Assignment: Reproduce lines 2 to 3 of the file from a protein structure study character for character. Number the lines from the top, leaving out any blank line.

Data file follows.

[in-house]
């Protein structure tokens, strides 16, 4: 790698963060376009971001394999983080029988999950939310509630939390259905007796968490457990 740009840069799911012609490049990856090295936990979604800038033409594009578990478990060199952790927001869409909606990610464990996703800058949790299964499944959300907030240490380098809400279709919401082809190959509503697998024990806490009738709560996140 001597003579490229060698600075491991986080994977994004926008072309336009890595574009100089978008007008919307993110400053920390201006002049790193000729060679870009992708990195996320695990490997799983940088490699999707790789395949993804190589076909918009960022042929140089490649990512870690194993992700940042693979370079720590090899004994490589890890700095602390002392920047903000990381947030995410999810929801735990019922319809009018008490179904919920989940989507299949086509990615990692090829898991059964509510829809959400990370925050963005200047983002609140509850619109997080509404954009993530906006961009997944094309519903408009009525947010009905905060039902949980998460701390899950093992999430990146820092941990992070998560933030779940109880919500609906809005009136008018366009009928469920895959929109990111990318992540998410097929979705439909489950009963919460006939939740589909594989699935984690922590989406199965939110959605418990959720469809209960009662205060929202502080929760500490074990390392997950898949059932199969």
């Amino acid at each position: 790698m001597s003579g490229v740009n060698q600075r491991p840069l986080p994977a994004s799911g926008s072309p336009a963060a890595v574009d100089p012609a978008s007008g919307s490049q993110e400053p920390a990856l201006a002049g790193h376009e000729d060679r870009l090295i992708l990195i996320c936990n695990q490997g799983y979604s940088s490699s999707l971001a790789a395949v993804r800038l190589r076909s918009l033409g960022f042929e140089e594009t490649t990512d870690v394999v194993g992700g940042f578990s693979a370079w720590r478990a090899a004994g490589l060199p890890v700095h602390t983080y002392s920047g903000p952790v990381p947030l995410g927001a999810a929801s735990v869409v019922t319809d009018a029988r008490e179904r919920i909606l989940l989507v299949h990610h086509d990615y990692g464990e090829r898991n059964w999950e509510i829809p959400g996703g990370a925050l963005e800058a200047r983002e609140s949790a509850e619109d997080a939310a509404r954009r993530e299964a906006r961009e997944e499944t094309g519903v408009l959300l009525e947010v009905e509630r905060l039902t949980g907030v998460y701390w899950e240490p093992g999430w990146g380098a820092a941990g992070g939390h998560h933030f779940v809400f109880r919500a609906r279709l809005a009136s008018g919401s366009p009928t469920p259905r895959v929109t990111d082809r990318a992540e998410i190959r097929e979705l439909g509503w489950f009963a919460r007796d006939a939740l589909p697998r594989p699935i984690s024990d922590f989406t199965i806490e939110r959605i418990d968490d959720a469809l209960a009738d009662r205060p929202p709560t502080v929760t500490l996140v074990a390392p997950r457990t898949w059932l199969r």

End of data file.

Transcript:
């Protein structure tokens, strides 16, 4: 790698963060376009971001394999983080029988999950939310509630939390259905007796968490457990 740009840069799911012609490049990856090295936990979604800038033409594009578990478990060199952790927001869409909606990610464990996703800058949790299964499944959300907030240490380098809400279709919401082809190959509503697998024990806490009738709560996140 001597003579490229060698600075491991986080994977994004926008072309336009890595574009100089978008007008919307993110400053920390201006002049790193000729060679870009992708990195996320695990490997799983940088490699999707790789395949993804190589076909918009960022042929140089490649990512870690194993992700940042693979370079720590090899004994490589890890700095602390002392920047903000990381947030995410999810929801735990019922319809009018008490179904919920989940989507299949086509990615990692090829898991059964509510829809959400990370925050963005200047983002609140509850619109997080509404954009993530906006961009997944094309519903408009009525947010009905905060039902949980998460701390899950093992999430990146820092941990992070998560933030779940109880919500609906809005009136008018366009009928469920895959929109990111990318992540998410097929979705439909489950009963919460006939939740589909594989699935984690922590989406199965939110959605418990959720469809209960009662205060929202502080929760500490074990390392997950898949059932199969």
């Amino acid at each position: 790698m001597s003579g490229v740009n060698q600075r491991p840069l986080p994977a994004s799911g926008s072309p336009a963060a890595v574009d100089p012609a978008s007008g919307s490049q993110e400053p920390a990856l201006a002049g790193h376009e000729d060679r870009l090295i992708l990195i996320c936990n695990q490997g799983y979604s940088s490699s999707l971001a790789a395949v993804r800038l190589r076909s918009l033409g960022f042929e140089e594009t490649t990512d870690v394999v194993g992700g940042f578990s693979a370079w720590r478990a090899a004994g490589l060199p890890v700095h602390t983080y002392s920047g903000p952790v990381p947030l995410g927001a999810a929801s735990v869409v019922t319809d009018a029988r008490e179904r919920i909606l989940l989507v299949h990610h086509d990615y990692g464990e090829r898991n059964w999950e509510i829809p959400g996703g990370a925050l963005e800058a200047r983002e609140s949790a509850e619109d997080a939310a509404r954009r993530e299964a906006r961009e997944e499944t094309g519903v408009l959300l009525e947010v009905e509630r905060l039902t949980g907030v998460y701390w899950e240490p093992g999430w990146g380098a820092a941990g992070g939390h998560h933030f779940v809400f109880r919500a609906r279709l809005a009136s008018g919401s366009p009928t469920p259905r895959v929109t990111d082809r990318a992540e998410i190959r097929e979705l439909g509503w489950f009963a919460r007796d006939a939740l589909p697998r594989p699935i984690s024990d922590f989406t199965i806490e939110r959605i418990d968490d959720a469809l209960a009738d009662r205060p929202p709560t502080v929760t500490l996140v074990a390392p997950r457990t898949w059932l199969r």